Views on the News: South Sudan famine
On Feb. 20, the United Nations officially declared a famine state for two counties in South Sudan, the first since 2012. This is a result of the country's over three-year civil war and government orders to block food aid in certain areas, according to a Feb. 21 Al Jazeera article. To prevent the effects of famine, including the starvation of 5 million, the UN would need to raise 4.4 billion dollars by the end of March. How do you think the UN should approach this issue, and how can it most effectively get involved?
Ryan McCarthy ’18
Unfortunately, the UN is not good at persuasion, especially when it involves money. With the UN Security Council unwilling to do anything more than condemn the atrocities in South Sudan, the UN is reliant on the generosity of its member nations, which is dwindling with each passing day, with Japan now ending its five-year peacekeeping mission in the famished nation. If humanitarian aid is being blocked by the South Sudanese government, then it is not enough to send foreign aid; what is needed is a major peacekeeping presence, and unsurprisingly, no UN member nation appears willing to take the lead on that. If there is one country that has the potential to take leadership in the crisis, it is China, whose companies have a 40% stake in South Sudan’s largest oil fields. So while the Trump administration may want to cut back on foreign aid, it risks its other sacred mission of losing ground to China.
Ryan McCarthy ’18 is a History Undergraduate Departmental Representative. He is also minoring in Economics.
Alex Friedman ’19
While I believe in the power of global governance as an idea, the United Nations has continued to disappoint and trouble me with its stunning ability to do very little, loudly. This crisis is almost entirely man-made. South Sudan is suffering because it is undergoing a civil war. For some time now, the South Sudanese Army, rather than being paid, has turned to taking whatever they can, which often means cattle, the Sudanese people’s source of food and wealth. Aid workers, who are flush with cash and good intentions, have been blocked by the government. The country is dangerous and unnavigable. What can be done? The UN needs to use its influence, and any necessary force (perhaps African Union troops, if not UN ones), to get its aid workers into the country and protect them. This civil war is not going anywhere soon, so the UN needs to begin showing strength to save lives.
Alex Friedman ’19 is a double major in Politics and Business.
Jessica Goldstein ’17
The conflict in South Sudan was caused by its government and so was the famine. South Sudan’s war has been characterized by disproportionate attacks on civilians by both government forces and the Sudan People’s Liberation Movement-in-Opposition. Once again, civilians are caught in the middle of a bloody conflict. In fact, this is the first time since 2011 that the United Nations has declared a famine. In order for the UN to alleviate the effects of the famine, it must raise awareness about it. This means it must appeal to those in the international community based off of the ideals of democracy. All the while, the UN must remain cognizant of the government it is working with — a government rife with kleptocrats who never will put the interests of their own people first. In order to break the vicious cycle, leaders must be held accountable for atrocities they commit, and they can no longer profit off of stolen state resources.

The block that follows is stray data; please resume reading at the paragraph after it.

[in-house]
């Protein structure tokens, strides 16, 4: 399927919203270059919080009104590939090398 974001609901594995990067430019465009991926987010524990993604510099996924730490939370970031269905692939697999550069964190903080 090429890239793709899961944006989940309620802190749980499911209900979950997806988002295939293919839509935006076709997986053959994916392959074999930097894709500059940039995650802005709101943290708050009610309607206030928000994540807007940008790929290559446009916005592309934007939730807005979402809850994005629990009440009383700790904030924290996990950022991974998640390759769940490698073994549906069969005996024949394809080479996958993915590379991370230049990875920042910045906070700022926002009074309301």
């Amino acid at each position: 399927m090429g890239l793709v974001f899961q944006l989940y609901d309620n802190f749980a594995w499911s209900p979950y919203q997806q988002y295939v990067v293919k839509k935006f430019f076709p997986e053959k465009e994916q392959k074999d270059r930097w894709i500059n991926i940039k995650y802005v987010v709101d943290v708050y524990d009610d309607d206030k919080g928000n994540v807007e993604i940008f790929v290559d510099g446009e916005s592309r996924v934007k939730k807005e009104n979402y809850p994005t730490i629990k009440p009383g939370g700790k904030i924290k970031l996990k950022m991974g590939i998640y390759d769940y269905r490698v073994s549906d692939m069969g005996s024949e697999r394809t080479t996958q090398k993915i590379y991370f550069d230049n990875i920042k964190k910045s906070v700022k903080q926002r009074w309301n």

Jessica Goldstein ’17 is the president of STAND on campus and a Politics major. She is also an associate editor for the Justice.
Bidushi Adhikari ’17
The UN should definitely work toward mobilizing donors, including institutions and countries, about the issue and raising funds to ameliorate the conditions in South Sudan. Once the rest of the world starts paying attention to the natural disaster, emergency humanitarian aid will begin flowing into such a high-need area of the world. However, without national political stability and countries’ ability to execute aid projects without the corruption of funds, the UN can do little to help the situation. In countries like Haiti and Nepal, where severe natural disasters killed and uprooted thousands of people, institutions such as the World Bank and the IMF poured millions of dollars in disaster relief but have very little to show for it. Research indicates that the reasons include poor governance, corruption and weak social and economic institutions. Therefore, the UN should ensure that local organizations that are not only the first respondents to disaster relief but also are better aware of political, social and economic hurdles for aid are promptly supported by the international community.
Bidushi Adhikari ’17 is double majoring in Economics and Sociology.
—Editor’s Note: This piece has been updated to include the word "that" and remove an "and" in the last sentence of Bidushi Adhikari's response.